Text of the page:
Writer Oliver Crawford Dies
From Blacklist to Star Trek
Oliver Crawford, a writer who endured the Hollywood blacklist of he 1950s and went on to become a frequent contributor to such television show as Star Trek, Bonanza and Perry Mason, died of complications from pneumonia September 24, 2008, at a Los Angeles hospital. He was 91.
In 1953, at the beginning of his writing career, Crawford was contacted by the House Un-American Activities Committee, which was investigating allegations of communist influence in the entertainment industry.
When he refused to reveal names of suspected communists, Crawford was blacklisted. He got back into the business in 1957 after a friend, actor Sam Levene, helped him land a job as a writer for Playhouse 90.
His career flourished in the 1960s, when he wrote for such popular shows as Rawhide, Lawman, The Rifleman, Ben Casey, The Outer Limits and I Spy. Still other credits were for Gilligan’s Island, The Big Valley, The Wild Wild West and The Fugitive.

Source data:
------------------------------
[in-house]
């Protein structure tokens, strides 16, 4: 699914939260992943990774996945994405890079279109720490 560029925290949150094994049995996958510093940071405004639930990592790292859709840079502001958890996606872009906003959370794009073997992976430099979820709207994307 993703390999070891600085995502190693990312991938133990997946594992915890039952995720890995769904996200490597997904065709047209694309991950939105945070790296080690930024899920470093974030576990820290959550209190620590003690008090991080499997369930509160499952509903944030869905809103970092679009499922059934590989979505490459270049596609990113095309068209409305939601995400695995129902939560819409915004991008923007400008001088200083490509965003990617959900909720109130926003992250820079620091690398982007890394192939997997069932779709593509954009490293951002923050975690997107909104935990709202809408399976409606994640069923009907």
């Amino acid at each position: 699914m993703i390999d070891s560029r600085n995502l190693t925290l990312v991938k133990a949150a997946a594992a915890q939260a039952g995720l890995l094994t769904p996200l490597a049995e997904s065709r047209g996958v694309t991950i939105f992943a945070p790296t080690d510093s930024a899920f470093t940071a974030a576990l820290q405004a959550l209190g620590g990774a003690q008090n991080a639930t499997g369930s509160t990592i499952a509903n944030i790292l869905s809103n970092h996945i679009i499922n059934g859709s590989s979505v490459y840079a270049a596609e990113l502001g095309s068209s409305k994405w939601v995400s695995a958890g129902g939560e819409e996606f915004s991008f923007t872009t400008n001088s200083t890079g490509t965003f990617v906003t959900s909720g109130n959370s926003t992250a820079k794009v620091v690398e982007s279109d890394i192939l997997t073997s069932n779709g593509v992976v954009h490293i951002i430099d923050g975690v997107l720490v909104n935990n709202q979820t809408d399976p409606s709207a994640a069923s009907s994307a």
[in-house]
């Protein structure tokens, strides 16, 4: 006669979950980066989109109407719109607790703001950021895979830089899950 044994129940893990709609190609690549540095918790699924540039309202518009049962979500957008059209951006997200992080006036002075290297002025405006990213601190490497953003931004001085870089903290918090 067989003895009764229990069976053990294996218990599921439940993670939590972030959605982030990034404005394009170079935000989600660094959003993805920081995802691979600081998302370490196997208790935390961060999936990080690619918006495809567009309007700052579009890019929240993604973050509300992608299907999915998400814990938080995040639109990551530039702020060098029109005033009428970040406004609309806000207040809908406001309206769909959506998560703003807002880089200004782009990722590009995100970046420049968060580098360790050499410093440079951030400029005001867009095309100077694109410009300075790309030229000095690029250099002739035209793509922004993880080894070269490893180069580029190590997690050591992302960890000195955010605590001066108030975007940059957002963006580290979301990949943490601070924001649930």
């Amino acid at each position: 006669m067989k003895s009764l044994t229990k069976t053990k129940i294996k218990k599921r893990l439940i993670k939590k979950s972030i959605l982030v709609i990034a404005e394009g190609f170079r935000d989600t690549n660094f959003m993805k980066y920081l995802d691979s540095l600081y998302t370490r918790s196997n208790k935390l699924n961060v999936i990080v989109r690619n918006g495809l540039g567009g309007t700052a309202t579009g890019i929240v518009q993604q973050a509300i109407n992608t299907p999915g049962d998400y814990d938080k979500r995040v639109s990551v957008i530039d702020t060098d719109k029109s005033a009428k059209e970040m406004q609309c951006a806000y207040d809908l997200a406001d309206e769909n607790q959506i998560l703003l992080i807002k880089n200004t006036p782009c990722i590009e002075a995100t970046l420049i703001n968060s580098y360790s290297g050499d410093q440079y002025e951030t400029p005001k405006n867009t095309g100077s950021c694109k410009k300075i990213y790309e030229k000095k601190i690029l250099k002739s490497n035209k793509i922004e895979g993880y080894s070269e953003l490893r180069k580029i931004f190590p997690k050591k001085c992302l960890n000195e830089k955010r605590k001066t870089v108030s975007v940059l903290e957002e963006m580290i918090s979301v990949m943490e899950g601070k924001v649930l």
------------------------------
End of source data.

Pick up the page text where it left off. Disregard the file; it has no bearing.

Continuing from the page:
He continued to thrive in the 1970s, when he wrote scripts for Mannix, Kojak, Ironside, Love, American Style, The Bionic Woman and other shows.
Crawford’s 1978 novel The Execution, about a group of Nazi prison camp survivors living in San Diego who plot to kill a former prison guard, was made into a television movie in 1985 with Loretta Swit and Rip Torn.
A longtime member of the Writers Guild of America’s board of directors, Crawford reportedly lobbied to remove the anti-communist loyalty oath from the guild’s membership application.
He was born Oliver Kaufman in Chicago on August 12, 1917.
After graduating from high school, he studied at the School of the Art Institute of Chicago and the Goodman Theater, where his classmates included actors Karl Malden and Sam Wanamaker.
His wife, the former Bert Pikus, whom he married in 1941, died in 1986.
He is survived by three children, a sister and a brother.